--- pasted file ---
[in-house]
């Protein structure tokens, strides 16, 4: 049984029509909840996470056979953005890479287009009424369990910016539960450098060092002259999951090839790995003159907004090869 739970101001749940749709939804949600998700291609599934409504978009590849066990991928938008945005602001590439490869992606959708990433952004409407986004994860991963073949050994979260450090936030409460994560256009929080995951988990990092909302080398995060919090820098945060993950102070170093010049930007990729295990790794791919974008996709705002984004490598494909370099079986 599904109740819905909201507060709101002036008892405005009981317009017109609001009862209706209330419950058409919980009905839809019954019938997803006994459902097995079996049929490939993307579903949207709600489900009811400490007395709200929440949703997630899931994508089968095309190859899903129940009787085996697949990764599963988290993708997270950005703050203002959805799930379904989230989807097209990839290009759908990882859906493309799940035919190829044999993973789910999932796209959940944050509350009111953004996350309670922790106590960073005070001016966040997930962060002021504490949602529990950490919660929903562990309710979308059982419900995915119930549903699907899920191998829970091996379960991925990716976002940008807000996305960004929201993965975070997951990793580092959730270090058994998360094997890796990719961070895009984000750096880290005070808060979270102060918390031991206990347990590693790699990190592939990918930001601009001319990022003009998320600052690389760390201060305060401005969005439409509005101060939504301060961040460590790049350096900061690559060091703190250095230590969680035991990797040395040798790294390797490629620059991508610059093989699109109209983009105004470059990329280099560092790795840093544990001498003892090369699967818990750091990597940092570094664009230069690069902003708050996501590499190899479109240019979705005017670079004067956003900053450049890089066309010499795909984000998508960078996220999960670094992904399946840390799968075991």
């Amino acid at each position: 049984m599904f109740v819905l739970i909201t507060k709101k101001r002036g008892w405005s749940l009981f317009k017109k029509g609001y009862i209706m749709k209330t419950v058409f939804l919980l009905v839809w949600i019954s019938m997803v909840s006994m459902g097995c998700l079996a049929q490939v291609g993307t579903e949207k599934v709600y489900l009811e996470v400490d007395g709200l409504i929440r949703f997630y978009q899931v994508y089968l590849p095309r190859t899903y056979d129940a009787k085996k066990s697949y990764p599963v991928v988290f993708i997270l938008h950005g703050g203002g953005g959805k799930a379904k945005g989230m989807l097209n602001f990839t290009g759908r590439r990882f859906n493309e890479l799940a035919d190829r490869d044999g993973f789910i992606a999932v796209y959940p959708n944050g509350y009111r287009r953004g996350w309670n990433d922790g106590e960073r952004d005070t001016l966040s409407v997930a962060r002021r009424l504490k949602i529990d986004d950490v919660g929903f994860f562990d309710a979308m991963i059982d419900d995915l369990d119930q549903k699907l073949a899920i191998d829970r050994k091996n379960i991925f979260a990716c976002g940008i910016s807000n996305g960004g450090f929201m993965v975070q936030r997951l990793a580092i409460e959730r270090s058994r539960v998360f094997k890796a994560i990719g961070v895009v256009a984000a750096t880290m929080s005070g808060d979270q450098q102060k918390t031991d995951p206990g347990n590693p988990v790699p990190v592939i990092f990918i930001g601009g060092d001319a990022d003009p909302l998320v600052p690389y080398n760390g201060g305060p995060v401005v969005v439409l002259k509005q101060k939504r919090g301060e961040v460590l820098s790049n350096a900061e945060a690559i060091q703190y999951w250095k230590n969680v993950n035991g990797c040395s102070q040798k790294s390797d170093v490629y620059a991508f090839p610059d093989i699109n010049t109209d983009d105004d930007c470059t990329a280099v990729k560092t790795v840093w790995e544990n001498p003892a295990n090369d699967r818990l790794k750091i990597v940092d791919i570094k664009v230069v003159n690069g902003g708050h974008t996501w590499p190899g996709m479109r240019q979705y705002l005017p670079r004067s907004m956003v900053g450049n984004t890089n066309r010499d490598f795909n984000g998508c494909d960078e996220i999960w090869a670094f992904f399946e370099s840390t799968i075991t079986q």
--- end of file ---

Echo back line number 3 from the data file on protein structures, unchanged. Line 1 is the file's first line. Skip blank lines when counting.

């Amino acid at each position: 049984m599904f109740v819905l739970i909201t507060k709101k101001r002036g008892w405005s749940l009981f317009k017109k029509g609001y009862i209706m749709k209330t419950v058409f939804l919980l009905v839809w949600i019954s019938m997803v909840s006994m459902g097995c998700l079996a049929q490939v291609g993307t579903e949207k599934v709600y489900l009811e996470v400490d007395g709200l409504i929440r949703f997630y978009q899931v994508y089968l590849p095309r190859t899903y056979d129940a009787k085996k066990s697949y990764p599963v991928v988290f993708i997270l938008h950005g703050g203002g953005g959805k799930a379904k945005g989230m989807l097209n602001f990839t290009g759908r590439r990882f859906n493309e890479l799940a035919d190829r490869d044999g993973f789910i992606a999932v796209y959940p959708n944050g509350y009111r287009r953004g996350w309670n990433d922790g106590e960073r952004d005070t001016l966040s409407v997930a962060r002021r009424l504490k949602i529990d986004d950490v919660g929903f994860f562990d309710a979308m991963i059982d419900d995915l369990d119930q549903k699907l073949a899920i191998d829970r050994k091996n379960i991925f979260a990716c976002g940008i910016s807000n996305g960004g450090f929201m993965v975070q936030r997951l990793a580092i409460e959730r270090s058994r539960v998360f094997k890796a994560i990719g961070v895009v256009a984000a750096t880290m929080s005070g808060d979270q450098q102060k918390t031991d995951p206990g347990n590693p988990v790699p990190v592939i990092f990918i930001g601009g060092d001319a990022d003009p909302l998320v600052p690389y080398n760390g201060g305060p995060v401005v969005v439409l002259k509005q101060k939504r919090g301060e961040v460590l820098s790049n350096a900061e945060a690559i060091q703190y999951w250095k230590n969680v993950n035991g990797c040395s102070q040798k790294s390797d170093v490629y620059a991508f090839p610059d093989i699109n010049t109209d983009d105004d930007c470059t990329a280099v990729k560092t790795v840093w790995e544990n001498p003892a295990n090369d699967r818990l790794k750091i990597v940092d791919i570094k664009v230069v003159n690069g902003g708050h974008t996501w590499p190899g996709m479109r240019q979705y705002l005017p670079r004067s907004m956003v900053g450049n984004t890089n066309r010499d490598f795909n984000g998508c494909d960078e996220i999960w090869a670094f992904f399946e370099s840390t799968i075991t079986q």